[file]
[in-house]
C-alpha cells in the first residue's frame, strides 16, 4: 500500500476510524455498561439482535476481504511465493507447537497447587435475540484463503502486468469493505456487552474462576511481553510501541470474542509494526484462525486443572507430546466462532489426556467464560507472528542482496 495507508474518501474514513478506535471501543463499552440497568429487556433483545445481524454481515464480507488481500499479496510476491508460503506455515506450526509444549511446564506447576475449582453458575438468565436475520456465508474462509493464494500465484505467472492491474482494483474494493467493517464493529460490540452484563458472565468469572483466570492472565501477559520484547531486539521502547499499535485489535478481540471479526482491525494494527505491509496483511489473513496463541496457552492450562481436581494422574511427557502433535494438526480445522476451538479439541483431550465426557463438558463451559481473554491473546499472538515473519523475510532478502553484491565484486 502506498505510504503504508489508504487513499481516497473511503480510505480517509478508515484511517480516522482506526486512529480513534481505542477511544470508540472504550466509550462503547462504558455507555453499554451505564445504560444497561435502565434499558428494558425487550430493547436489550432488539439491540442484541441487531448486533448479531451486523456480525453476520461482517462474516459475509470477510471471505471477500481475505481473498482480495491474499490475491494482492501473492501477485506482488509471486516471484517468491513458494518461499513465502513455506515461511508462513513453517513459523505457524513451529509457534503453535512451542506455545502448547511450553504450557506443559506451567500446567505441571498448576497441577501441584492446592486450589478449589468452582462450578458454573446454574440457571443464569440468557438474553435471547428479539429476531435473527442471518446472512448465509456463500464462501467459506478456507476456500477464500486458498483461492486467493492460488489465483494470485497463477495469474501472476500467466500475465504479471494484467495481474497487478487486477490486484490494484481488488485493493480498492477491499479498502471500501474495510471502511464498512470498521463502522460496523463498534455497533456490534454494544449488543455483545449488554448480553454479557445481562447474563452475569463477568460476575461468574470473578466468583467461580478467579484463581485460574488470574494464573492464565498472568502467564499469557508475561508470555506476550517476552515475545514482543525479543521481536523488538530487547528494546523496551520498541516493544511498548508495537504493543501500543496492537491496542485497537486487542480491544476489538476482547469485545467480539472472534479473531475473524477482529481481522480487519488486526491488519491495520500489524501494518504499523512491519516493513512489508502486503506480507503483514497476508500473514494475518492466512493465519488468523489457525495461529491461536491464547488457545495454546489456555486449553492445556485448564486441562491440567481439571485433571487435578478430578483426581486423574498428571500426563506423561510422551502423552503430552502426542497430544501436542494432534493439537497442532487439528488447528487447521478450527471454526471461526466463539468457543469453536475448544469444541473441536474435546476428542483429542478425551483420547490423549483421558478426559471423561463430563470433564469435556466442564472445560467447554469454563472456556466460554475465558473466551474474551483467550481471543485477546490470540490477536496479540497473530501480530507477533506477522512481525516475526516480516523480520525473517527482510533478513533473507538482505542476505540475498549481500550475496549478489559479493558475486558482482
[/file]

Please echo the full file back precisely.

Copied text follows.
[in-house]
C-alpha cells in the first residue's frame, strides 16, 4: 500500500476510524455498561439482535476481504511465493507447537497447587435475540484463503502486468469493505456487552474462576511481553510501541470474542509494526484462525486443572507430546466462532489426556467464560507472528542482496 495507508474518501474514513478506535471501543463499552440497568429487556433483545445481524454481515464480507488481500499479496510476491508460503506455515506450526509444549511446564506447576475449582453458575438468565436475520456465508474462509493464494500465484505467472492491474482494483474494493467493517464493529460490540452484563458472565468469572483466570492472565501477559520484547531486539521502547499499535485489535478481540471479526482491525494494527505491509496483511489473513496463541496457552492450562481436581494422574511427557502433535494438526480445522476451538479439541483431550465426557463438558463451559481473554491473546499472538515473519523475510532478502553484491565484486 502506498505510504503504508489508504487513499481516497473511503480510505480517509478508515484511517480516522482506526486512529480513534481505542477511544470508540472504550466509550462503547462504558455507555453499554451505564445504560444497561435502565434499558428494558425487550430493547436489550432488539439491540442484541441487531448486533448479531451486523456480525453476520461482517462474516459475509470477510471471505471477500481475505481473498482480495491474499490475491494482492501473492501477485506482488509471486516471484517468491513458494518461499513465502513455506515461511508462513513453517513459523505457524513451529509457534503453535512451542506455545502448547511450553504450557506443559506451567500446567505441571498448576497441577501441584492446592486450589478449589468452582462450578458454573446454574440457571443464569440468557438474553435471547428479539429476531435473527442471518446472512448465509456463500464462501467459506478456507476456500477464500486458498483461492486467493492460488489465483494470485497463477495469474501472476500467466500475465504479471494484467495481474497487478487486477490486484490494484481488488485493493480498492477491499479498502471500501474495510471502511464498512470498521463502522460496523463498534455497533456490534454494544449488543455483545449488554448480553454479557445481562447474563452475569463477568460476575461468574470473578466468583467461580478467579484463581485460574488470574494464573492464565498472568502467564499469557508475561508470555506476550517476552515475545514482543525479543521481536523488538530487547528494546523496551520498541516493544511498548508495537504493543501500543496492537491496542485497537486487542480491544476489538476482547469485545467480539472472534479473531475473524477482529481481522480487519488486526491488519491495520500489524501494518504499523512491519516493513512489508502486503506480507503483514497476508500473514494475518492466512493465519488468523489457525495461529491461536491464547488457545495454546489456555486449553492445556485448564486441562491440567481439571485433571487435578478430578483426581486423574498428571500426563506423561510422551502423552503430552502426542497430544501436542494432534493439537497442532487439528488447528487447521478450527471454526471461526466463539468457543469453536475448544469444541473441536474435546476428542483429542478425551483420547490423549483421558478426559471423561463430563470433564469435556466442564472445560467447554469454563472456556466460554475465558473466551474474551483467550481471543485477546490470540490477536496479540497473530501480530507477533506477522512481525516475526516480516523480520525473517527482510533478513533473507538482505542476505540475498549481500550475496549478489559479493558475486558482482